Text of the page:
By Kanishka Singh and Nandita Bose
WASHINGTON (Reuters) – U.S. President Joe Biden’s State of the Union address on Tuesday will feature a guest list that includes a man who disarmed a gunman who killed 11 people, a former Afghan ambassador, and the family of Tyre Nichols, who died after being beaten by Memphis police.
Biden is expected to use the speech, which is delivered during a joint session of Congress, as an unofficial beginning of the 2024 presidential campaign season, laying out his policy priorities.
Following are some of the guests expected to attend:
* Brandon Tsay: Tsay was called a hero by authorities for disarming a gunman who shot dead 11 people during a celebration of the Lunar New Year in Monterey Park, California. His actions were praised for preventing further bloodshed.
He was invited by U.S. Representative Judy Chu, a Democrat from California.
* The mother of Tyre Nichols, RowVaughn Wells, and his stepfather, Rodney Wells. Nichols, a Black motorist, died after being beaten by police following a Jan. 7 traffic stop. Five Memphis police officers have been charged with his murder.
The parents accepted an invitation this week from the Congressional Black Caucus chairman, U.S. Representative Steven Horsford, who is a Democrat and the White House.
* The ambassador of Ukraine to the United States, Oksana Markarova, was invited by first lady Jill Biden. The White House called it a “recognition of sustained U.S. support for Ukraine nearly a year after Russia launched its unprovoked attack.”
* The White House has also invited Paul Pelosi, husband of former U.S. House Speaker Nancy Pelosi. He was attacked by an intruder in their California home in October. “The attack reportedly was politically motivated, with the intruder’s alleged intent to harm and kidnap the former Speaker,” the White House said.
* Pelosi invited former Capitol Police Sergeant Aquilino Gonell, who was honored by Biden last month for defending the Capitol during the deadly attack on the Capitol on Jan. 6, 2021.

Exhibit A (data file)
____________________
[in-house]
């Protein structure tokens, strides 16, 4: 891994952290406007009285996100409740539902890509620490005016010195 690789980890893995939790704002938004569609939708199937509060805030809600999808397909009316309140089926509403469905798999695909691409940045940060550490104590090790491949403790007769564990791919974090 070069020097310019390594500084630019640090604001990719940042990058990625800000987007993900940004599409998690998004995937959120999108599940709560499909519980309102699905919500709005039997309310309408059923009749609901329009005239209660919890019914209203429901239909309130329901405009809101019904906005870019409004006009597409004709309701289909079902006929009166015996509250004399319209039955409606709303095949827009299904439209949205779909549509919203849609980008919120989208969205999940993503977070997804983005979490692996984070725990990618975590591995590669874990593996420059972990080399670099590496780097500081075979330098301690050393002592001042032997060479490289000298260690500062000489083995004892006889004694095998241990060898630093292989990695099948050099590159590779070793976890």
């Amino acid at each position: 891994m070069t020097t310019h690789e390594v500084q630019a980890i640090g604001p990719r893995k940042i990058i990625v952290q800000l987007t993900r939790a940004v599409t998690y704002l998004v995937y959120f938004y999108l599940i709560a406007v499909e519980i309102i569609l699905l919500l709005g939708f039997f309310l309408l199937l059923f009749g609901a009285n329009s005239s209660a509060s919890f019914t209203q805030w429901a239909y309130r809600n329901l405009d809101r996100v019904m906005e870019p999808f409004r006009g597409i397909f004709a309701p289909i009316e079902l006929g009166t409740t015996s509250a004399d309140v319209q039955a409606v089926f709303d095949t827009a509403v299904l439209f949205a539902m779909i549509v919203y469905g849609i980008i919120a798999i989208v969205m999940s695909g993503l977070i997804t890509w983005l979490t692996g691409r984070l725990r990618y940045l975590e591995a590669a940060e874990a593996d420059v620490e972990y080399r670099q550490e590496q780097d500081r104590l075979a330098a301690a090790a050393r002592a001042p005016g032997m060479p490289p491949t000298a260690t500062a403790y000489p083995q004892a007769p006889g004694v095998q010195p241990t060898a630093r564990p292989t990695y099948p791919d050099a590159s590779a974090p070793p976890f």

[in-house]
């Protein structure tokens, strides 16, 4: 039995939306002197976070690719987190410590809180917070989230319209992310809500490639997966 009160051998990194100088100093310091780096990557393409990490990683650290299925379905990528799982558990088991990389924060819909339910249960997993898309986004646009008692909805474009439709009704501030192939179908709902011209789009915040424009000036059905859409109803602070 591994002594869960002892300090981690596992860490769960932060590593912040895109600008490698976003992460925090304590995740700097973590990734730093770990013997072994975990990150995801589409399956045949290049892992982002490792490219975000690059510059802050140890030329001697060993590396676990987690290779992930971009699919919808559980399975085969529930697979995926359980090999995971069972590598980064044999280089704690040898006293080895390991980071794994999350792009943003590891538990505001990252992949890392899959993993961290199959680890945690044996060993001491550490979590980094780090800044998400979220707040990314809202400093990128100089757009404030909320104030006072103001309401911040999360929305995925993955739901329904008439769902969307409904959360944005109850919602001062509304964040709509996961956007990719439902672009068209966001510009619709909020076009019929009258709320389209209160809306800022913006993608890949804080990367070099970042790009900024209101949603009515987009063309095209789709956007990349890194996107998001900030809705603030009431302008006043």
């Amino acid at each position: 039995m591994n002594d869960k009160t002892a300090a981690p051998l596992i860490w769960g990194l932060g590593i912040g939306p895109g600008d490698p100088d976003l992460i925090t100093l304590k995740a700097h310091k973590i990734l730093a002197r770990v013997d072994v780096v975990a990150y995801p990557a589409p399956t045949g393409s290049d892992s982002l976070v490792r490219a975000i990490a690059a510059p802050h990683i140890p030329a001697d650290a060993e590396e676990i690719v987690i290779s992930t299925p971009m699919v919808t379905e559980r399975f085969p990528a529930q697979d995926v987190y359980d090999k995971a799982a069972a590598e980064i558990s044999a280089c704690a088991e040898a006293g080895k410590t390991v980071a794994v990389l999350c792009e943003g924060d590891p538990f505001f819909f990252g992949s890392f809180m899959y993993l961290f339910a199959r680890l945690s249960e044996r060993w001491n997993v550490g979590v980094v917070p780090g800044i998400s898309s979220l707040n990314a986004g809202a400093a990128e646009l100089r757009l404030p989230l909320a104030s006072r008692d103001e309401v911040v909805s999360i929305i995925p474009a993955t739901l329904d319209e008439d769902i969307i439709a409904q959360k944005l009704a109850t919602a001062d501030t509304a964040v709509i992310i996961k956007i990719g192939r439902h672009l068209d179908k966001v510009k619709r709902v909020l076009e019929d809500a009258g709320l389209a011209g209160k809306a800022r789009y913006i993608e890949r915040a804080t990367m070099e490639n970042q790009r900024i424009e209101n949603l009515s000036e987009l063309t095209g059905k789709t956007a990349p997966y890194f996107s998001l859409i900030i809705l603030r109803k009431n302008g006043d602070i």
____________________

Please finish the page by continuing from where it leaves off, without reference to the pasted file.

* Celebrities made the White House list with Bono, lead singer of Irish band U2, invited for his work to fight HIV/AIDS and poverty.
* Missouri Democrat Cori Bush said she has invited Michael Brown Sr., the father of Michael Brown, whose 2014 shooting by a Ferguson police officer helped give birth to the Black Lives Matter movement.
* Lillian Drummond, 101, may be the oldest guest, although she will attend via a Zoom link, said Illinois Democrat Danny Davis, who invited the longtime Chicago community activist and founder of the South Austin Coalition Community Council.
* Former Afghan ambassador to the United States, Roya Rahmani. Afghanistan’s first female ambassador to the United States held the post from December 2018 to July 2021. The United States completed the withdrawal of its forces from Afghanistan in August 2021 after a 20-year war.
House of Representatives Foreign Affairs Committee Chairman Michael McCaul invited Rahmani. McCaul, a Republican, said he hoped her presence “will send a signal to the women of Afghanistan that they have not been forgotten.”
* Representative Elise Stefanik, a Republican, announced her State of the Union guest would be Sheriff Jeffrey T. Smith of Fort Plain, New York. In a statement, Stefanik emphasized the issue of crime and criticized Biden’s policies on law enforcement.
* Senator Elizabeth Warren said she has invited Eugenie Ouedraogo, a nursing student and mother of three, to highlight the issue of affordable childcare.
* Two Democratic House freshmen have invited parents of two victims of school shootings as their guests.
Greg Casar, from Texas, and Maxwell Frost, a Democrat from Florida, will host Brett Cross, whose son, Uziyah Garcia, was one of the victims of a shooting last May in Uvalde, Texas, in which 19 children and two teachers were killed, and Manuel Oliver, the father of Joaquin Oliver, one of 17 victims of the 2018 shooting in Parkland, Fla., respectively.
* Other guests of the White House include cancer survivor Darlene Gaffney; Amanda Zurawski who was unable to obtain abortion services due to Texas’s abortion ban and Doug Griffin, who lost his 20-year-old daughter to a fentanyl overdose.
(Reporting by Nandita Bose and Kanishka Singh in Washington; additional reporting by Andrea Shalal; Editing by Rosalba O’Brien, Bradley Perrett, Robert Birsel)